EVERY once in a while politicians and newspapers bring up the criminal investigation into the collapse of the economy and vociferously complain that it is taking far too long and accusing the attorney-general’s office of being ineffective.
The president has also complained in the past about the slowness of proceedings, pointing out that the state had provided all the resources required by investigators, but after last week’s criticism, the government urged the parties to be patient and allow investigators to do their work.
The publication of the book about the crisis by the former governor of the Central Bank, Panicos Demetriades, reignited criticism of the investigation, which has now lasted four years, forcing attorney-general Costas Clerides to intervene.
“Considerable time will still be needed to complete the work of the investigators,” he said on Tuesday. A day later, he appeared before the House institutions committee to tell deputies how the investigation was proceeding.
At present there are five cases in court with 31 defendants. He told deputies there were three categories of investigation: those at the final stage, those at an advanced stage and those still at an early stage. At the final state, according to press reports, were two cases relating to loans given by the co-op banks. Clerides refused to give a timeframe, causing deputies to complain after the meeting about the delay in dispensing justice.
While concerns about the delays are perfectly justified, the bigger problem is that politicians and media have cultivated unrealistic expectations about the investigations, creating the misleading impression that all the culprits will be brought to justice.
This is very simplistic view. It was not just the banking sector that collapsed, but the economy and bad political decisions played a big part. Can politicians face criminal charges for poor judgement, populism or incompetence? If this were possible nine out of 10 politicians would be in prison.
Clerides made this point very clearly after the House committee meeting. “The responsibilities for the collapse of a country’s financial system and the economy as a whole are, par excellence, political and administrative in nature,” he said.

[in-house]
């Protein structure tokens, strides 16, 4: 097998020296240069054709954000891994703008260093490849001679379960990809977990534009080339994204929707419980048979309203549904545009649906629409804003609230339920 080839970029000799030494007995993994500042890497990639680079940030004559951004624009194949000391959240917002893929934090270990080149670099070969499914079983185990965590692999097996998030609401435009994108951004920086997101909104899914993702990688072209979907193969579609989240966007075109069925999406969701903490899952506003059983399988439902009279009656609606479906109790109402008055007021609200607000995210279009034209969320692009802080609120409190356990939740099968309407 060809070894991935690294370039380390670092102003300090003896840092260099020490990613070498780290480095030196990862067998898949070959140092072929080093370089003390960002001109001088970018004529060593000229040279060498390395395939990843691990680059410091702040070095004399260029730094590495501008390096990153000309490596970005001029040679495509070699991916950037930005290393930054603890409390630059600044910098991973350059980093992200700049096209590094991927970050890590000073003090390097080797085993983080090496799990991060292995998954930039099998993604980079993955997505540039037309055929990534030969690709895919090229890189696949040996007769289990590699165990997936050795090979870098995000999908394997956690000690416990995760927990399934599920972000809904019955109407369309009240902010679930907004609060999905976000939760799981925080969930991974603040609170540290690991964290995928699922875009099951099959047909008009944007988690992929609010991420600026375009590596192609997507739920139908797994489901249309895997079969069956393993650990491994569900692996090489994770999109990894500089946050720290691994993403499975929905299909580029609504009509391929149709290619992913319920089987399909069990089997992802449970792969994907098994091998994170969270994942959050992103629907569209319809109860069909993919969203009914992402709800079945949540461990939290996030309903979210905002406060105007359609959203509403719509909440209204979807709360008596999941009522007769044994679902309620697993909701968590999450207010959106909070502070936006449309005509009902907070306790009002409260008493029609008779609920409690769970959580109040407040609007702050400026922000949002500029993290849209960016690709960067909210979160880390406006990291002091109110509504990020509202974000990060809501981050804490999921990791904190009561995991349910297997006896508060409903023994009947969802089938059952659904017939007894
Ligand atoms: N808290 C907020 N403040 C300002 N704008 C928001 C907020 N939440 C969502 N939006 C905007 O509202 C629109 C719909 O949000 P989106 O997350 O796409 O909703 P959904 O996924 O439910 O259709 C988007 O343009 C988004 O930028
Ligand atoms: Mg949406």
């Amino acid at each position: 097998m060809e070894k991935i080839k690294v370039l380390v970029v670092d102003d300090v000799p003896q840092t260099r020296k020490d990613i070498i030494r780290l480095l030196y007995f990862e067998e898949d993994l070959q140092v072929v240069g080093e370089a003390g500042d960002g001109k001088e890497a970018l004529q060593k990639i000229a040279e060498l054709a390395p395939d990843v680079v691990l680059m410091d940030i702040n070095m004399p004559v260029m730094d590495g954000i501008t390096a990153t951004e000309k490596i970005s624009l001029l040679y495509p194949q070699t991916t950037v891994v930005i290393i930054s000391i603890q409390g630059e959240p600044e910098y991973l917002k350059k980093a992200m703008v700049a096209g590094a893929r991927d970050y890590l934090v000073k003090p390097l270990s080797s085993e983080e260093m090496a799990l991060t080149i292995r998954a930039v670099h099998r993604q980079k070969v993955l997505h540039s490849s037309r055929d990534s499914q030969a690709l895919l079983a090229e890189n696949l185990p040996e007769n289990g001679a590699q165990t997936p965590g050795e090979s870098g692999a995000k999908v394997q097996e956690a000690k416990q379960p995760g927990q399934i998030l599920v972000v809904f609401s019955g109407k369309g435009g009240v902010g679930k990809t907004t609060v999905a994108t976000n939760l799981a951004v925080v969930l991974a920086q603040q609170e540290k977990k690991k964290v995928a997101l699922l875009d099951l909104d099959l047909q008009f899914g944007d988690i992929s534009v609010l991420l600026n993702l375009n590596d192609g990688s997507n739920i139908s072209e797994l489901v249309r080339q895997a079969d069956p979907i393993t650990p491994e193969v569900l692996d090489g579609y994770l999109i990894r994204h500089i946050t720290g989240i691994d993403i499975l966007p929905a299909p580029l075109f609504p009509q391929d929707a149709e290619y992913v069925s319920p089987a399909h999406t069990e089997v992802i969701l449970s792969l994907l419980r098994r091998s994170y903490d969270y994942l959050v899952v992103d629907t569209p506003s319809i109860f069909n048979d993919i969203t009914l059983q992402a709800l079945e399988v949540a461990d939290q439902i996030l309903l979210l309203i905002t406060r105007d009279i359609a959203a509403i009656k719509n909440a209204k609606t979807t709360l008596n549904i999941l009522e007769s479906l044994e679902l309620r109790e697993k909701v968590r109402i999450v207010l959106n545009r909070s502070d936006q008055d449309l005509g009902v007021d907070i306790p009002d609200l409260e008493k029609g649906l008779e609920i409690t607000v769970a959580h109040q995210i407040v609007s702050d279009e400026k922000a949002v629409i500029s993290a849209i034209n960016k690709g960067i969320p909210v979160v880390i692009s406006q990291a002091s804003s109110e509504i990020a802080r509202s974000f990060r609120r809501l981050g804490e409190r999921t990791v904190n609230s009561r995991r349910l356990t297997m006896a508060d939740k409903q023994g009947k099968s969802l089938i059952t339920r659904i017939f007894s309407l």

The work of the investigators was restricted, “in the sense that they have no responsibility to investigate comprehensively and find the instigators, the causes of the collapse and who the guilty parties were,” explaining that this had already been done by the Pikis investigating committee.
Instead, investigators are looking for criminal responsibilities in the banking sector, which had to be documented before charges can be brought. For example, it has been proved beyond reasonable doubt that the purchase of the Russian bank Uniastrum by the Bank of Cyprus was catastrophic, costing a few hundred million euros, but it was not a criminal act.
It was a disastrous decision by the CEO, who ignored the big risks involved, but risk-taking is not a criminal offence. The governor of the Central Bank, who allowed the transaction, was more culpable than the bank’s CEO, because as head of the supervising authority he was responsible for ensuring the stability of the banking sector. The same applies to the governor’s failure to do anything about the billions recklessly invested by the two main banks in Greek government bonds.
As the AG said, there were political and administrative responsibilities for the collapse, which our wise politicians, quite conveniently ignore. The majority of the political parties voted through the reckless spending of the Christofias government, which increased welfare spending by a billion euros.
The parties also voted for the €1.8 billion the taxpayer sunk into Laiki Bank in 2012 in order to save it from bankruptcy, knowing it was beyond saving.
Nor did we hear any of these politicians or newspapers protesting when the late Andreas Vgenopoulos was plundering Laiki Bank in order to prop up his failing banks in Greece. On the contrary, he was treated like a public benefactor, but it is not a criminal offence to support a corrupt banker.
Should we also mention the lawyers and accountants who kept bringing new customers to the banks which had to lend the huge amounts of money they had in deposit accounts, thus irresponsibly expanding credit and creating the property bubble?
The reality is that far too many people contributed to the collapse of the economy, making it practically impossible to bring them all before justice. As Clerides quite correctly pointed out, the responsibilities for the collapse were political in nature. But as politicians know only too well, populist policies and gross incompetence are not criminal offences.